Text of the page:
Abstract_257 by dandanhuanghuang

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									       EXPANDED PERLITE AS A MODEL MATERIAL TO STUDY THE ROLE OF
            GRAIN STIFFNESS AND STRENGTH IN GRANULAR MEDIA

                  G EORGOPOULOS I OANNIS -O RESTIS∗             AND   VARDOULAKIS I OANNIS †
   ∗    PhD Student                                         †    Professor
        National Technical University of Athens                  National Technical University of Athens
        Faculty of Applied Mathematics and Physics               Faculty of Applied Mathematics and Physics
        I.Georgopoulos@mechan.ntua.gr


The importance of grain crushing/breakage on the mechanical behavior of soils is well documented experi-
mentally in a number of publications [1, 4, 5, 6, 7, 10]. On a parallel line of research, the micromechanics
of grain crushing phenomena in granular media have been investigated by using advanced Distinct Element
Method simulations combined with probabilistic analyses [8]. Besides these basic research issues, recently,
catastrophic landslide phenomena have been attributed to liquefaction of thin zones, where severe grain
crushing and pore-pressure build up occurs [9, 12].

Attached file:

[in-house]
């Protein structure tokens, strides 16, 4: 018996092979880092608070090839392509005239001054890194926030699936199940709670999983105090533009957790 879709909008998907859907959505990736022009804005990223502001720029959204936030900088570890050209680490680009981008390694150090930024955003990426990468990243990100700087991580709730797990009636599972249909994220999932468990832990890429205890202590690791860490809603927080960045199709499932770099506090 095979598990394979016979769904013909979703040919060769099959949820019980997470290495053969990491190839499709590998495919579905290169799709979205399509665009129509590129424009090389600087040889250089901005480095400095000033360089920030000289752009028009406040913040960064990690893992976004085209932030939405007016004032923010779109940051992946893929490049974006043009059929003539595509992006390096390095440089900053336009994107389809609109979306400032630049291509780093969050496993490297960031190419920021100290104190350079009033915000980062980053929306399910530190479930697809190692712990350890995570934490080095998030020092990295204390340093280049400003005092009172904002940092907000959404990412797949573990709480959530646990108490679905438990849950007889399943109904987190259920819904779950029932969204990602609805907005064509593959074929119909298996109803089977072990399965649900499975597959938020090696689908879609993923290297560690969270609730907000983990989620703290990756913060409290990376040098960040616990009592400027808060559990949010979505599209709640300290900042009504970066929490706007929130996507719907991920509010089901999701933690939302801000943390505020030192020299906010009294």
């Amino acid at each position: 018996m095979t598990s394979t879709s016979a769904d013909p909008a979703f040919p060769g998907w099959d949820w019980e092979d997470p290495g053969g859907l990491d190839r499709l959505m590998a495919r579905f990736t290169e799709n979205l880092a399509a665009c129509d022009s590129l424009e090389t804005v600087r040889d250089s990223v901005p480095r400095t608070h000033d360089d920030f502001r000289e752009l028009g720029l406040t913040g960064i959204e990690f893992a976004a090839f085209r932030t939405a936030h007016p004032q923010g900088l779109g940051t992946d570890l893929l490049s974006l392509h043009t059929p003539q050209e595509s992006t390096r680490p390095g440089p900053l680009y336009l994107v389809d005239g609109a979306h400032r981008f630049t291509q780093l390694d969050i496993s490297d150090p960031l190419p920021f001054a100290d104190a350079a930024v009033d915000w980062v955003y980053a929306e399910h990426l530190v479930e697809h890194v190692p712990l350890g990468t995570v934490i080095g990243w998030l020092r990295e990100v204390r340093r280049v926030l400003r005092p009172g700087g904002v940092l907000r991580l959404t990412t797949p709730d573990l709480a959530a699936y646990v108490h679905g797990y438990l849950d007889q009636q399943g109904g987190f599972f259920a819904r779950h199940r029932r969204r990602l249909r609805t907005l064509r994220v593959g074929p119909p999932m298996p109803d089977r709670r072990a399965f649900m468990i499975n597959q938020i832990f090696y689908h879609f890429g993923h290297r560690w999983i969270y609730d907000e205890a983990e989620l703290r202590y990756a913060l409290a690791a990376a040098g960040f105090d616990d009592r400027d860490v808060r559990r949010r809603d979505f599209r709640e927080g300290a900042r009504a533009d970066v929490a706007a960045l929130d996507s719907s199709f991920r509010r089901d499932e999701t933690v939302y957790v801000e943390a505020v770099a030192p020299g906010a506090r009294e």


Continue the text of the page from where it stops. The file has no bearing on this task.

In this paper we present a series of triaxial and biaxial compression tests on expanded perlite, which
is proposed to serve as a model granular material with deformable, soft, porous and crushable grains. In
other words the grain of a perlite possesses all properties of a deformable porous medium. In particular,
dry and water-saturated expanded perlite is tested against isotropic and deviatoric, drained and undrained
compression. Sieve curve analysis as well as thin sections of the intact and the tested material verify the se-
vere grain deformation and crushing, occurring during isotropic and deviatoric stress paths [3]. The central
aim of the current work is to highlight the importance of grain stiffness and strength on the overall macro-
scopic strength of the specimen as well as to provide some insight on various compaction instabilities, like
compactive shear-banding and compression-induced liquefaction [2], [11].

References
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Keywords: crushing, breakage, shear-band

								
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